The Blankleys first became involved with the Guadalupe Center upon Walter’s retirement in 2001, when the couple relocated to Florida. The Center aims to break the cycle of poverty through educational, social, and other support programs, which aligns with the Blankleys’ personal philosophy.

The Center focuses on what it refers to as the “most critical periods of a child’s education: early childhood, closing the achievement gap, and college success.” Each year, more than 100 high school students apply to the Center’s prestigious college-readiness program, Tutor Corps; the Center accepts about 20. Tutor Corps students earn a wage while mentoring and tutoring kindergartners to second graders in after-school programs. The Center reports that 100 percent of students in the Tutor Corps program have graduated from high school and were accepted to college.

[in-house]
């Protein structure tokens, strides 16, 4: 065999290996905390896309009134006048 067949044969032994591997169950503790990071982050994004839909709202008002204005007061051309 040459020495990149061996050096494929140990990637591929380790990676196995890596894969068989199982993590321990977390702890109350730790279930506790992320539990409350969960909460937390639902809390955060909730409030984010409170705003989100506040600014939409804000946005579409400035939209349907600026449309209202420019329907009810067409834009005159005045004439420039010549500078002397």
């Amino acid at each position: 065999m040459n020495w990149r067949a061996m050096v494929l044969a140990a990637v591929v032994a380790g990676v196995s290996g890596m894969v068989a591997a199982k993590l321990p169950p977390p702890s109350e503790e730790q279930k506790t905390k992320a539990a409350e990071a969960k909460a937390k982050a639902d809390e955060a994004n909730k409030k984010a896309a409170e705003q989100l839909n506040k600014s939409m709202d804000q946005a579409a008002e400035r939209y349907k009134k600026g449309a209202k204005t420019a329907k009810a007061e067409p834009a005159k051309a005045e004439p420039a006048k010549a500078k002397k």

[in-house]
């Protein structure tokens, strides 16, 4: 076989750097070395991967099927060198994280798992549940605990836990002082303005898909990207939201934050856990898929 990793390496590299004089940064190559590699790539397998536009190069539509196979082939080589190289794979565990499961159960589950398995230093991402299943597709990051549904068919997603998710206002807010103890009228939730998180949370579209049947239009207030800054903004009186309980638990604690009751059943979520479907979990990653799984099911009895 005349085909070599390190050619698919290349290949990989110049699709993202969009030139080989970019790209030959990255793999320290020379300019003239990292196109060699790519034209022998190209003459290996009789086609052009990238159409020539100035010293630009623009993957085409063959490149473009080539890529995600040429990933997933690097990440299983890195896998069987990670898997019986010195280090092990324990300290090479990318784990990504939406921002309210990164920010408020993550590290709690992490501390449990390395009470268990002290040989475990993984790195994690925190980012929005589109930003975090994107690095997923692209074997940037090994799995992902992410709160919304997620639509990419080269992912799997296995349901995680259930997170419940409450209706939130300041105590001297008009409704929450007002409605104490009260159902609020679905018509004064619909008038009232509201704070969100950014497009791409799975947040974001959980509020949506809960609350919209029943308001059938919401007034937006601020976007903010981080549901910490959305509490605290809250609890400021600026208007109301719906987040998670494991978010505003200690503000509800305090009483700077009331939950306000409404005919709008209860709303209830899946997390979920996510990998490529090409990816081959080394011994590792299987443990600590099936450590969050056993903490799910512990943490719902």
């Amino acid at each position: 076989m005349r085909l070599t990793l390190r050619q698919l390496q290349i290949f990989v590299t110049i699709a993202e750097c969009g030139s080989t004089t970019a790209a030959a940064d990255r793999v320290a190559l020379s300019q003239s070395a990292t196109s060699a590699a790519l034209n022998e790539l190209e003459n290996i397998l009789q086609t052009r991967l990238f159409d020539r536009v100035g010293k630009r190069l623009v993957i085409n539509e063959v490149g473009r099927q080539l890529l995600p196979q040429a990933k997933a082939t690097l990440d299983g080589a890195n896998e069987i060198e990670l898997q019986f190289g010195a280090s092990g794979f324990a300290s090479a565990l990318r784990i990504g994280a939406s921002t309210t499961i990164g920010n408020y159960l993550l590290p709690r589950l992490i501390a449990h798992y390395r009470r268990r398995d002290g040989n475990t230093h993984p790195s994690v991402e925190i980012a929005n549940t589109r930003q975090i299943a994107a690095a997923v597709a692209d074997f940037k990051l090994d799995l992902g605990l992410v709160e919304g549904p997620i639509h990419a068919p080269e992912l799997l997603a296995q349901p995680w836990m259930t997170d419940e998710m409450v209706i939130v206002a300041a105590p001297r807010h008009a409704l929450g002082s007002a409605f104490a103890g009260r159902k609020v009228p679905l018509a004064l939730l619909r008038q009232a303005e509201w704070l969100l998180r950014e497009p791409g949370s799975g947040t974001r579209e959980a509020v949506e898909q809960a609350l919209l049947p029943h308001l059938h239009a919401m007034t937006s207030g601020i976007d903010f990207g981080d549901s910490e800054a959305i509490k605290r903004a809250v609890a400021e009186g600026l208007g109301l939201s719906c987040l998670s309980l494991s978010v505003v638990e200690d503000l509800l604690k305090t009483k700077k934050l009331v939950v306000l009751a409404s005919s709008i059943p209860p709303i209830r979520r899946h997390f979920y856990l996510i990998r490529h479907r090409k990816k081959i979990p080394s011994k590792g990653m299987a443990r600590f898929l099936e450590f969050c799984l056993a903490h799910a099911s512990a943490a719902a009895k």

With the Blankleys serving as a link between Arcadia and the Guadalupe Center, Arcadia students have traveled to Immokalee in recent years to assist impoverished families. Moreover, last year, in recognition for their work with the Center, the Association of Fundraising Professionals named the Blankleys 2012 Philanthropists of the Year for Collier County, Fla.

“Rosemary and Walter Blankley’s dedication to Beaver College and Arcadia University has never wavered,” said Dr. Jan Walbert, Vice President for Alumni Relations and Annual Giving in the University Advancement division at Arcadia. “This endowed chair demonstrates their lasting commitment to Arcadia and to education at all levels. The first endowed chair for the School of Education will always be a significant step in our growth as an institution and will be a beacon for our students, faculty, and alumni.”

The educational opportunities that afforded Walter and Rosemary life-changing experiences at Princeton and Beaver have led to their being able to transform a countless number of lives at Arcadia, the Guadalupe Center, and many other community organizations and schools. When education is truly transformative, it goes far beyond just the individual who is directly affected, with a pay-it-forward circle that influences many elements of society.